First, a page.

Right now, it’s cooled off on a macro level, in terms of investors going there, because if you aren’t local and make a commitment to stay, it’s very difficult. It puts us in a good position there.

    What can you share about the other markets you’ve entered?

    Japan is an interesting market. It’s traditionally been a tough venture market – people are very hierarchical and risk averse, which is also true of Brazil and, to some extent, Germany. But on the mobile side, we’re seeing a lot of advanced things happening. Half of Android’s revenue is coming from apps being made in Japan and South Korea.

    Berlin is building great critical mass; it’s cheap, exciting, and innovative. Russia is more technology driven, with a lot of very strong engineering. But it lacks general management skills.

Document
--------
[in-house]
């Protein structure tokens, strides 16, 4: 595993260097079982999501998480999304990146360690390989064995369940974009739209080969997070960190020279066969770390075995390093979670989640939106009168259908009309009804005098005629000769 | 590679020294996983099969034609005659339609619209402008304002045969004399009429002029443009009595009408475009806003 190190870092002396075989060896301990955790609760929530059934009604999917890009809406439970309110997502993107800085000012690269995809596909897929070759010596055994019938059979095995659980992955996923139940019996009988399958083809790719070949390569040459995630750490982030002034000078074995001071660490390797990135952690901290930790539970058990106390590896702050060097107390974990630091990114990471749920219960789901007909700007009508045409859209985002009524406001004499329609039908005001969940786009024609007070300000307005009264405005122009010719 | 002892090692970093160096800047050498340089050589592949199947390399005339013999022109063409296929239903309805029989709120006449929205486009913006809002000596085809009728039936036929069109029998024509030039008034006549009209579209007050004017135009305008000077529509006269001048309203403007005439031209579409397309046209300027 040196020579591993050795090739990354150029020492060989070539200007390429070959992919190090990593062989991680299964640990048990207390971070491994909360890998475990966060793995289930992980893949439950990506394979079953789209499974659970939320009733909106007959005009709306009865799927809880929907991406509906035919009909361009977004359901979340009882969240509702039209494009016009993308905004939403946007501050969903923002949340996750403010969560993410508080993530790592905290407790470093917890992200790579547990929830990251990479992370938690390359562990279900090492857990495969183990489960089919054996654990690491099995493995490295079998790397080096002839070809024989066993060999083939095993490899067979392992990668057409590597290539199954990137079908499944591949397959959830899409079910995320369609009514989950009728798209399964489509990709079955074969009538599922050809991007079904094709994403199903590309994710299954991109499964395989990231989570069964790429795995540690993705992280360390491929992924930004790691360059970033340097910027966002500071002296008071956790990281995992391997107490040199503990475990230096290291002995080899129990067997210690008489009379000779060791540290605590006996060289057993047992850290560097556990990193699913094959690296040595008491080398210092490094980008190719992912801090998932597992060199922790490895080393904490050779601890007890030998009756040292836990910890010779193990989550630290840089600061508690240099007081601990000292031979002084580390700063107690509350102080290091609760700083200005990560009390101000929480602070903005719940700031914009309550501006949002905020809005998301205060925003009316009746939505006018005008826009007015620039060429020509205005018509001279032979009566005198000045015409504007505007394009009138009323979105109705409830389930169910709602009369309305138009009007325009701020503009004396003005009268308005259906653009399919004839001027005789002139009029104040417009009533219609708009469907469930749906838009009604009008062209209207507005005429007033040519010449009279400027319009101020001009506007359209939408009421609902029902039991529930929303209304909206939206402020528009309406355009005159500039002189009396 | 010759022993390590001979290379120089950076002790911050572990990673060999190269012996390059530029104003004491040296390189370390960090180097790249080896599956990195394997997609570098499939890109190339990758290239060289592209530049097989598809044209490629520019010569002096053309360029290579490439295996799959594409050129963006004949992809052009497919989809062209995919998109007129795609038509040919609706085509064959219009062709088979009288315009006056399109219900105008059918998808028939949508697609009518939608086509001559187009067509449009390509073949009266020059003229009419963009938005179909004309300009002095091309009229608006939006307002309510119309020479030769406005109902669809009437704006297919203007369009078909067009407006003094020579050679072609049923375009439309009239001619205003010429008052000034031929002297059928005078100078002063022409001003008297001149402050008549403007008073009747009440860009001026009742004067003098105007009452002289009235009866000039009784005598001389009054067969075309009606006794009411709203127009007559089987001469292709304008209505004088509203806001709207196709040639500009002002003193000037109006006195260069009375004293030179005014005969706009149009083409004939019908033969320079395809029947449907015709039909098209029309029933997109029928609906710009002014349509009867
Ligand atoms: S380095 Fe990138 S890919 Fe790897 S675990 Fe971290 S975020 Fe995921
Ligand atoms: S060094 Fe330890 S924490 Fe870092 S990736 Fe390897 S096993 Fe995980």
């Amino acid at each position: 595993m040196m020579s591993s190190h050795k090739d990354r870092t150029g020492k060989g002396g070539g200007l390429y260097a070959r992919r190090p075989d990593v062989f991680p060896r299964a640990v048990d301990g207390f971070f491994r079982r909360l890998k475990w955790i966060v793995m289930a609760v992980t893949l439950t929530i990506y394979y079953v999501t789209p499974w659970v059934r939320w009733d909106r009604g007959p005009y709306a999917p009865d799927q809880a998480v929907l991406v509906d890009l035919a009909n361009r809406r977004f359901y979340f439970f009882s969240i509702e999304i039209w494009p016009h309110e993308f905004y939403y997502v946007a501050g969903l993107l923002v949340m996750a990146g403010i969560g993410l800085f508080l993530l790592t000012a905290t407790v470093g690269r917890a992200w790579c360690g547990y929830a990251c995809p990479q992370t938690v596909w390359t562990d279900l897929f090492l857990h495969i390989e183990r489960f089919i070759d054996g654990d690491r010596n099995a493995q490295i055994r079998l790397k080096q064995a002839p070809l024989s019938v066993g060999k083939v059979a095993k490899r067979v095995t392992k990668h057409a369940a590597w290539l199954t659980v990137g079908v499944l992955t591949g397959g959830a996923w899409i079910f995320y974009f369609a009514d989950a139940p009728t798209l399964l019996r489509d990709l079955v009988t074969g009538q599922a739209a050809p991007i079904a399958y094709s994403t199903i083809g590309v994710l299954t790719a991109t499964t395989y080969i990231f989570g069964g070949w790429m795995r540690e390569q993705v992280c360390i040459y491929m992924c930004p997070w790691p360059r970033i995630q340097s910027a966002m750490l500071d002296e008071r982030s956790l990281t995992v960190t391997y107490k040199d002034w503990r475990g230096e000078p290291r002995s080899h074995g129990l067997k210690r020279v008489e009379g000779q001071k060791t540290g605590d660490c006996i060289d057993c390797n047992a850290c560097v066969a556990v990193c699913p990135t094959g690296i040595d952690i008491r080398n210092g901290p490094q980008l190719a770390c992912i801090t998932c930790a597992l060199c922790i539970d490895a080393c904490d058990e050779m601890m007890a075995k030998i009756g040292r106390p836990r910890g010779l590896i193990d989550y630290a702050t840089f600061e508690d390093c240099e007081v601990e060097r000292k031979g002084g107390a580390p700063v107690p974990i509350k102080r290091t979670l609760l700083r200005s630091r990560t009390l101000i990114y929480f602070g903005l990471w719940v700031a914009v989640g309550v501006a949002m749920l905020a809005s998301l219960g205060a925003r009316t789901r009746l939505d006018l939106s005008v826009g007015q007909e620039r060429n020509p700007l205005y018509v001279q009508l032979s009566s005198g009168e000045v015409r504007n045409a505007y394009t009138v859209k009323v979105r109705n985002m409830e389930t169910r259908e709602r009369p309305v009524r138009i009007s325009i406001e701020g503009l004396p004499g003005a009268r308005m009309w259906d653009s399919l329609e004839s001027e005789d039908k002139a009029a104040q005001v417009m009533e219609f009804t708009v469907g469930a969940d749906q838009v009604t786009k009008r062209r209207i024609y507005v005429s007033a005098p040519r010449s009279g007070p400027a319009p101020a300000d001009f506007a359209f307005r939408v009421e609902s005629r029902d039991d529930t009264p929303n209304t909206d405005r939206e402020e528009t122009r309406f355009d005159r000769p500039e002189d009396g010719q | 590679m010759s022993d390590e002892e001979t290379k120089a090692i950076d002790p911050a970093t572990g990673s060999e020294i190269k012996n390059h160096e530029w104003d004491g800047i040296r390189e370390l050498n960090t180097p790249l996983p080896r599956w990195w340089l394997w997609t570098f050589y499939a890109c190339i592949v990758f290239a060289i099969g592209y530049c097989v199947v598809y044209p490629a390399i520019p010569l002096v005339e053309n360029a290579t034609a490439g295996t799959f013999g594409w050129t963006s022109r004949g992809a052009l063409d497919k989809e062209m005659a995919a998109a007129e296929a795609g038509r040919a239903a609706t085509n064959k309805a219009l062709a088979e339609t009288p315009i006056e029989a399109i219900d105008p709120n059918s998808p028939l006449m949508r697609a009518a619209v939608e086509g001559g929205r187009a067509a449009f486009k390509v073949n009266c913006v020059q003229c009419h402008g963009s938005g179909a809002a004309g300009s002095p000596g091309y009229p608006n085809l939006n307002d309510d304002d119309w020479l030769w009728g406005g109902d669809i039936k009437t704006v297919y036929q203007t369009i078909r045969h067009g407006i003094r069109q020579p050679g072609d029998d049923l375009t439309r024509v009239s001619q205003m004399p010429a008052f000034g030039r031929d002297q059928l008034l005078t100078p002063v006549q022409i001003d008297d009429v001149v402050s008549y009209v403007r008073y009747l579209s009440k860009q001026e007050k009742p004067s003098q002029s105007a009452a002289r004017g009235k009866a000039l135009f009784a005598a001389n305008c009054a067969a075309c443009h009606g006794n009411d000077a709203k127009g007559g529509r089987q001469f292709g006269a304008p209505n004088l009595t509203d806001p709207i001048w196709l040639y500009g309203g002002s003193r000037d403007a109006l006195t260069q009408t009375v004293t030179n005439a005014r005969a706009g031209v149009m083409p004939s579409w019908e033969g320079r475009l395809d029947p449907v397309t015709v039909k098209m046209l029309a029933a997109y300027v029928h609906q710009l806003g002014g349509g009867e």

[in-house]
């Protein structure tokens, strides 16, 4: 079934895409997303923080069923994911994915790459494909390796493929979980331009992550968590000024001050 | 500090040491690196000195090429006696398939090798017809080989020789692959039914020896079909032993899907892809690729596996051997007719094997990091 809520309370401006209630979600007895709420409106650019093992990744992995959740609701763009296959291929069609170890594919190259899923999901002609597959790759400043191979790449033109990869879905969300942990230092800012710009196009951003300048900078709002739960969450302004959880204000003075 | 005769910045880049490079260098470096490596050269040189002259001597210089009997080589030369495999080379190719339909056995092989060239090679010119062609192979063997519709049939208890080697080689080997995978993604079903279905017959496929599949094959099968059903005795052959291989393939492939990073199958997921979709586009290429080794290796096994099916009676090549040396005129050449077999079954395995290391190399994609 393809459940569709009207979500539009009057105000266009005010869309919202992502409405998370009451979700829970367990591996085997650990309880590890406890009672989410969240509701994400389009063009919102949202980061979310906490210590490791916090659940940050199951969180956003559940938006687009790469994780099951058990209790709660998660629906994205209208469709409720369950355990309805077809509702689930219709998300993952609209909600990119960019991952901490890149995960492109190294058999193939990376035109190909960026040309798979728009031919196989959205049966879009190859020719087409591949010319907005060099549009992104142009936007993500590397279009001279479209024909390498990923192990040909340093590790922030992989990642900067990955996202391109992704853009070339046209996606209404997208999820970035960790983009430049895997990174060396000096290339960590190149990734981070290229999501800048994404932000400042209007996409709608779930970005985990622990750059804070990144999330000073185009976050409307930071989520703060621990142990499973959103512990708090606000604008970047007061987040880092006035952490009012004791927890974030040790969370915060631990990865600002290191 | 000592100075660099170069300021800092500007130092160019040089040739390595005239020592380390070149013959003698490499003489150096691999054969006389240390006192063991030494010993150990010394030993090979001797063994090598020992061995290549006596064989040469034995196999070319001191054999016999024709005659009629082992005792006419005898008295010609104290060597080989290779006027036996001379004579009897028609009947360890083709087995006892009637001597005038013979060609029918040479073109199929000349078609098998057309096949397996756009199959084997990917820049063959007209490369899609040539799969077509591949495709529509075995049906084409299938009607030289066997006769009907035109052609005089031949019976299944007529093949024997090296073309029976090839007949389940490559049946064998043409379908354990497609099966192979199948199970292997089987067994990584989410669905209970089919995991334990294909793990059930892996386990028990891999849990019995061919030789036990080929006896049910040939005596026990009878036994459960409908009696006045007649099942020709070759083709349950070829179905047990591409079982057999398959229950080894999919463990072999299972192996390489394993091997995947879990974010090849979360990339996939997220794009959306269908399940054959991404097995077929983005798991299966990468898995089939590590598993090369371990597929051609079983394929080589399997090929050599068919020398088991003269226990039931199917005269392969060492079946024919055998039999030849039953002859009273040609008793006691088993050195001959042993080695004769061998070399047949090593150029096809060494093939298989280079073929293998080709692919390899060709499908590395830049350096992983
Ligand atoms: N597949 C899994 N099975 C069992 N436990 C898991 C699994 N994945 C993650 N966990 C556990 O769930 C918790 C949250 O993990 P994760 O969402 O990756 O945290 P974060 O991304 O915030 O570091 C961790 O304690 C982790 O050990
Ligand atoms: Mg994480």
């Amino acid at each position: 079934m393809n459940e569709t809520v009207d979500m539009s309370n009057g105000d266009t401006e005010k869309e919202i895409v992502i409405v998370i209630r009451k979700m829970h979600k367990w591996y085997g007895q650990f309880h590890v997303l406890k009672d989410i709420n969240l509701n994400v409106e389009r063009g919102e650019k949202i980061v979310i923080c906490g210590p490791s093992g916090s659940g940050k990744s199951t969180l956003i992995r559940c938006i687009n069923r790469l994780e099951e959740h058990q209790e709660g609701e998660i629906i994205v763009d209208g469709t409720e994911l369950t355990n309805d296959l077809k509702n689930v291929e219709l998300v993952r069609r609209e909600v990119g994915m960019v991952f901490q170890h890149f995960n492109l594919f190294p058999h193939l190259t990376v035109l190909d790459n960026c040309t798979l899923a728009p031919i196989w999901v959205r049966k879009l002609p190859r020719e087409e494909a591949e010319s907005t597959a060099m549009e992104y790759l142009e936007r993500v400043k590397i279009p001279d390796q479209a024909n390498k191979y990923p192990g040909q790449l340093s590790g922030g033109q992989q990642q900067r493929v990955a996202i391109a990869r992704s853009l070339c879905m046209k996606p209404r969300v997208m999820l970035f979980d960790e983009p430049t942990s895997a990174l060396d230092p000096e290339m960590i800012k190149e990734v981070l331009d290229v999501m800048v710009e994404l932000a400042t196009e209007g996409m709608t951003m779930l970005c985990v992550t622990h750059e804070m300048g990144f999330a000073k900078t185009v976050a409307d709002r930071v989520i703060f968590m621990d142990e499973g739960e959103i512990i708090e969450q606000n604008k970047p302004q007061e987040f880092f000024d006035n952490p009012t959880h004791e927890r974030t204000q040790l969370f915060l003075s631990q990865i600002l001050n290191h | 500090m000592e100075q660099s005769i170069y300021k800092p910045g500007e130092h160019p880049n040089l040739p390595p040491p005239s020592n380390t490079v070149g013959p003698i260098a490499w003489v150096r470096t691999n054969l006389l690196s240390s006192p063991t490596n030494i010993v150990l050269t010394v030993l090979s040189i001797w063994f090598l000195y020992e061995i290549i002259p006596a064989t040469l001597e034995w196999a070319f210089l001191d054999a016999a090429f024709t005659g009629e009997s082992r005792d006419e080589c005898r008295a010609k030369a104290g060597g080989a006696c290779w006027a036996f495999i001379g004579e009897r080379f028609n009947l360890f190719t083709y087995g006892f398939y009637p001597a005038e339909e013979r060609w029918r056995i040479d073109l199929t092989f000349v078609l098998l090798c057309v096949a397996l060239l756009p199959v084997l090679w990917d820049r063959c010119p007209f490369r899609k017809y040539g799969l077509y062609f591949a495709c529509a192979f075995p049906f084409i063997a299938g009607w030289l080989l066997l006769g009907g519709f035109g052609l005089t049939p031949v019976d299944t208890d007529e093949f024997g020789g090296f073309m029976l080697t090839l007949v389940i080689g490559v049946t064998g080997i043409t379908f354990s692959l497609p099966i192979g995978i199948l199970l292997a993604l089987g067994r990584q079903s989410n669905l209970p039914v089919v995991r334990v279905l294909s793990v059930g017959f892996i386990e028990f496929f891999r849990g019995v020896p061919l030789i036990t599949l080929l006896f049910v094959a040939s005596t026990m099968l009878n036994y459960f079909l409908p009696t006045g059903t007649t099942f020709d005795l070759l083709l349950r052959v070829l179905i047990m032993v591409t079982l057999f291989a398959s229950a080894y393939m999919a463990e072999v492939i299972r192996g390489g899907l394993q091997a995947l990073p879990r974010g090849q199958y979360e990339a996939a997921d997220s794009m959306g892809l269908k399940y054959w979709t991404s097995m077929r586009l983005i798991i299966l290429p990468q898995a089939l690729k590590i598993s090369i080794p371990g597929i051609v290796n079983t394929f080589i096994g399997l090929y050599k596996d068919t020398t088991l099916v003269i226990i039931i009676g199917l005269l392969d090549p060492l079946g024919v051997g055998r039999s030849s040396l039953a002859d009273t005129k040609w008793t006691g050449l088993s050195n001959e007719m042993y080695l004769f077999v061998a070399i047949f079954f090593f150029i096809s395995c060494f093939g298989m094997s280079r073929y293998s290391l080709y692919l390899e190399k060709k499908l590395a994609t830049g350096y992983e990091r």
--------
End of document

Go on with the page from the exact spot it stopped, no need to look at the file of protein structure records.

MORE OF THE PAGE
Each is distinct, but I believe you have to go into these markets and build a commitment there and stay for the long run, because I don’t think you can stop the trend. We are globalizing.

    Is entrepreneurship as widely celebrated in other parts of the world?

    I think it’s cool to be an entrepreneur in most countries at this point. Everyone knows some fantastic success story of some guy who really did it. And some of these people really had to pull through to be the first [success story], so they’re great role models.

    Culturally and psychologically, people don’t want to work for big companies anymore.

    I gather the rest of the world is very concerned by the U.S. government right now. What are you hearing from your far-flung partners about this mess?

    I think people are speechless. Honestly, they’re shrugging their shoulders. They don’t get what’s happening and why. And to some extent, it is a bigger deal elsewhere than it is here. They think it will be resolved. It has to be resolved.